UMD: A Globally Connected University
UMD-Winter: Peru: Medicinal Plants of the Amazon (PLSC)
In Medicinal Plants of the Amazon, one of the most biologically diverse regions of the planet will be your classroom. You will be introduced to the incredible biodiversity of the micro and macrobiota of primary and secondary tropical rainforests. You will learn about local medicinal plants how they are used to treat a wide range of ailments. Local healers will demonstrate preparation and use of specific plants. Toxic components of tropical plants will be examined and drugs that have been derived from rainforest biochemistry will be discussed. Sustainability issues will be introduced and examined from pharmaceutical, "food pharmacy" and global health perspectives.
You must be in good academic and judicial standing and you must not have any registration blocks to participate in this program. The minimum GPA for this program is listed above.
UMD and Non-UMD freshmen, sophomores, juniors, seniors and graduate students are eligible to apply.
If you are interested in this program but do not meet the eligibility requirements, reach out to the program director (listed in the Contacts tab) to discuss your interest in the program.
After you commit to the program, Education Abroad will enroll you in one of the following three (3) credit UMD courses:
- PLSC489X Special Topics in Plant Science: Medicinal Plants of the Amazon
The credit you earn during this program will count as resident credit.
There will be two program specific pre-departure meetings to review common sense for the local context, discuss specific logistics for travel to a tropical region, and review course materials.
You will stay in modest hotels. Time on the river will be spent in open frame wood cabins with beds covered with mosquito netting.
Costs for current for winter 2020.
|Billable costs are charged to your student account. They are due based on the Office of Student Financial Services and Cashiering payment schedule. Be sure to check your statements when they are available.|
|Education Abroad Fee||$500|
|This fee is charged to your account when the application status changes from "Accepted" to "Committed." This fee includes Education Abroad services including registration, billing, advising, risk management, and pre-departure orientation.|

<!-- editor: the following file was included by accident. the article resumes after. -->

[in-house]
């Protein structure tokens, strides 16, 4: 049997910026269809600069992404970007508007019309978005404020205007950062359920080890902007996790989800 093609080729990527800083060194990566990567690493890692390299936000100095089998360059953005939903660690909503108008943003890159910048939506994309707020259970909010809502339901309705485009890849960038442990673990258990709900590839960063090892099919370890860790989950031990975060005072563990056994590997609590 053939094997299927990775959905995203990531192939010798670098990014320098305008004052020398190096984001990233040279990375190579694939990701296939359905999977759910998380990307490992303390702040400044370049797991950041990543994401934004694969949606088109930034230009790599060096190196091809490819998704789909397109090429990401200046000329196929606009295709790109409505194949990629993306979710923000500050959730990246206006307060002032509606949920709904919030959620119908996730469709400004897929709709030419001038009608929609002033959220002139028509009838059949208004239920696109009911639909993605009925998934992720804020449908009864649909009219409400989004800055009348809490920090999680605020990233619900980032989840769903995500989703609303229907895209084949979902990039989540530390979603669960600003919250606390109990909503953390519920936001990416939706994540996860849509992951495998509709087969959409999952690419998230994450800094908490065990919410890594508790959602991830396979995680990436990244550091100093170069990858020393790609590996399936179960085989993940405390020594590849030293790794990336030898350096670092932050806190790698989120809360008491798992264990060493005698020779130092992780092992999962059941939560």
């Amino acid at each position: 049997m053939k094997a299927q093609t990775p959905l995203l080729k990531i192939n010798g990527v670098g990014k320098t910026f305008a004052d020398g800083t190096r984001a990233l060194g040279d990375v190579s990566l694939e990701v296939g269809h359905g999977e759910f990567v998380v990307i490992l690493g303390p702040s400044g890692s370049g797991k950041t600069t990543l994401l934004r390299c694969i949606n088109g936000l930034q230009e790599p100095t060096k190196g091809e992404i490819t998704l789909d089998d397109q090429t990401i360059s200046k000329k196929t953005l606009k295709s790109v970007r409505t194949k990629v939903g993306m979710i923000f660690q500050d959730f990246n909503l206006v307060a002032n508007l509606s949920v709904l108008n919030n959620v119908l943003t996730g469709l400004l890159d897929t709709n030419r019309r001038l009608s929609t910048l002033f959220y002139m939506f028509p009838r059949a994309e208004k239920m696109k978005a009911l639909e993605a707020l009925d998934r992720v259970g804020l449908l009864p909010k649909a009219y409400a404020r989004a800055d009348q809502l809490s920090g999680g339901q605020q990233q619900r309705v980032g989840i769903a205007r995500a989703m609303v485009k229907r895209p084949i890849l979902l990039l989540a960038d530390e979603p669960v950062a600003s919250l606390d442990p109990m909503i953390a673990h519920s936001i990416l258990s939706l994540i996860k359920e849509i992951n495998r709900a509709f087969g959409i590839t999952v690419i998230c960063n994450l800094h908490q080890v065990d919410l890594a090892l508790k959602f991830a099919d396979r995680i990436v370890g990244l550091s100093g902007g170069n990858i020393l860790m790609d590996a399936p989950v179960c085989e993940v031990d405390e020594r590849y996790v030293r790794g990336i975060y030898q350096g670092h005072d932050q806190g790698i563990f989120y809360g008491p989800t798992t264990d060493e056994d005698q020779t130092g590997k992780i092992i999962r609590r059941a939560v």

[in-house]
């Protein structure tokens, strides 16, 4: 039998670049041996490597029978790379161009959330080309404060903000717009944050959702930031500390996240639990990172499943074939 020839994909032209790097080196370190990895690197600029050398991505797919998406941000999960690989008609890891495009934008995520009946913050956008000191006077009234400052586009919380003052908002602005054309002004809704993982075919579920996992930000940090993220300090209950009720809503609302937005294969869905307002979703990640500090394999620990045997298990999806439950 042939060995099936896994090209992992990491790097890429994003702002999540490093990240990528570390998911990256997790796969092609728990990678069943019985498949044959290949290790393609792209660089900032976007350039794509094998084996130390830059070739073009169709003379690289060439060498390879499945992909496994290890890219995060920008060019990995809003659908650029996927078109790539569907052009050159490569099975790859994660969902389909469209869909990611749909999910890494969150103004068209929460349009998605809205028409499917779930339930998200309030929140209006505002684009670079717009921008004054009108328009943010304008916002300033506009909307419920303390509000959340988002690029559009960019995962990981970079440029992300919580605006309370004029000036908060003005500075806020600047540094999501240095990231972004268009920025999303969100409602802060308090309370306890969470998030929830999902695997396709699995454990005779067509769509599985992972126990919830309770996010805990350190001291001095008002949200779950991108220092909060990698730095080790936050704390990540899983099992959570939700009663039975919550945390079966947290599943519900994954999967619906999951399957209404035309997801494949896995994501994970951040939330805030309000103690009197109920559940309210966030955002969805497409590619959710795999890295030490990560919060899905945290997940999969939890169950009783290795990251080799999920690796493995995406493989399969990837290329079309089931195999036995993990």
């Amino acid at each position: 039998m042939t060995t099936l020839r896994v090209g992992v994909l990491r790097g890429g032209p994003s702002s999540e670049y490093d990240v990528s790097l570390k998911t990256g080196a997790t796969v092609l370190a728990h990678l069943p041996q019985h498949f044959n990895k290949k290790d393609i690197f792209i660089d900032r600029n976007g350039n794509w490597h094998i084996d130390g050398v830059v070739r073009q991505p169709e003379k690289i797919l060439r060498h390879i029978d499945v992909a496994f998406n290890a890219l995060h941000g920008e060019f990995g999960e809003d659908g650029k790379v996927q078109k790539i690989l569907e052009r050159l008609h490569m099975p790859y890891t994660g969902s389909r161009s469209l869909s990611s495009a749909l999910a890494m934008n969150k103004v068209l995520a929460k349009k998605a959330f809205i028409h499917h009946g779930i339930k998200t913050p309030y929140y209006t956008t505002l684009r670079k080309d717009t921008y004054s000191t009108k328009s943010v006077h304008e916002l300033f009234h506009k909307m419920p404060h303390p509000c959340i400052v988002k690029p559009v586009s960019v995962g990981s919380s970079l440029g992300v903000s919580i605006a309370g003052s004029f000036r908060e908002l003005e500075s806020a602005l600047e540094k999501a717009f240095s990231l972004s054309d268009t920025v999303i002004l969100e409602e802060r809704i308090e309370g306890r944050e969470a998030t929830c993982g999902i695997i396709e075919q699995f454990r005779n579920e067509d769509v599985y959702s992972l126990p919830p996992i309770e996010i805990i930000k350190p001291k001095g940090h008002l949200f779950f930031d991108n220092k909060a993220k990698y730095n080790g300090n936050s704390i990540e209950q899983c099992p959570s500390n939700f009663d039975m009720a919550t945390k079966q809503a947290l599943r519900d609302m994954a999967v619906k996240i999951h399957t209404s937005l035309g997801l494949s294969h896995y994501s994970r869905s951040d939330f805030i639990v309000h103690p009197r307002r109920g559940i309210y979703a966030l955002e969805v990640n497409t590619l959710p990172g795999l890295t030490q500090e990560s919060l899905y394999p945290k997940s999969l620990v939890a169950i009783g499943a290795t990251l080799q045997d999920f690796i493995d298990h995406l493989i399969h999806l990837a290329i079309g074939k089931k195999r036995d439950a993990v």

|International Health Insurance||$45|
|This fee is charged to your UMD account upon course registration. This fee includes: Tuition, in-country transportation, course related activities, group meals, and teaching services.|
|This fee represents the housing provided during the program.|
|TOTAL PROGRAM FEE||$3,495|
|Roundtrip Airfare (estimate)||$1,000|
|Optional Activities/incidental expenses||$300|
|Optional trip cancelation/interruption Insurance (estimate)||$180|
|TOTAL ESTIMATED COST OF ATTENDANCE:||$5,420|
NOTE: If you are a non-UMD graduate student, you will need to pay a $75 application fee to the UMD graduate school to participate in this program.
Please refer to the following resources for more information on funding study abroad
PLEASE NOTE: All University of Maryland study abroad programs are financially self-supporting and, therefore, subject to cancelation due to low enrollment.
Andrea Ottesen is the metagenomics program lead for the Office of Regulatory Science at the Center for Food Safety and Applied Nutrition (CFSAN) FDA. She coordinates microbiome research pertaining to public health issues along the farm to fork continuum. She is also Adjunct Faculty in the Department of Plant Sciences and Landscape Architecture at UMD. Dr. Ottesen worked for over 20 years with the late Dr. Jim Duke (USDA economic and ethnobotanist) studying medicinal plants and co–teaching Amazonian medicinal plant classes. Duke and Ottesen also co-authored several Latin American and South American medicinal plant compendiums – some of which will be used as textbooks for the class.
Jeffery T. Davis is a Professor in the Dept. of Chemistry and Biochemistry at the University of Maryland (UMD), College Park. The Davis research group tackles problems in supramolecular and bioorganic chemistry, often using natural products to build supramolecular assemblies with new forms and functions. Jeff has advised the research of 20 PhD, 10 MS students and 45 undergraduates (he has also taught organic chemistry to thousands of UMD undergraduate and graduate students). In 2019, he was recognized by UMD as a Distinguished Teacher-Scholar. In PLSC 489X, Medicinal Plants of the Amazon, Dr. Davis will direct his extensive chemistry experience to the description of important chemistries of rainforest plants, natural products, toxins and medicines.
For course, itinerary or in-country information, please contact the Program Director. For general questions or assistance with applying, contact EA Short-term Programs.
As a part of this program, you will engage in the following activities:
- Visit to a local village on the Amazon river
- Night boat rides up the Amazon
- Visit to nature preserve to see rescued Anacondas, monkeys and tucans
- Guest lectures from local shaman and naturalists
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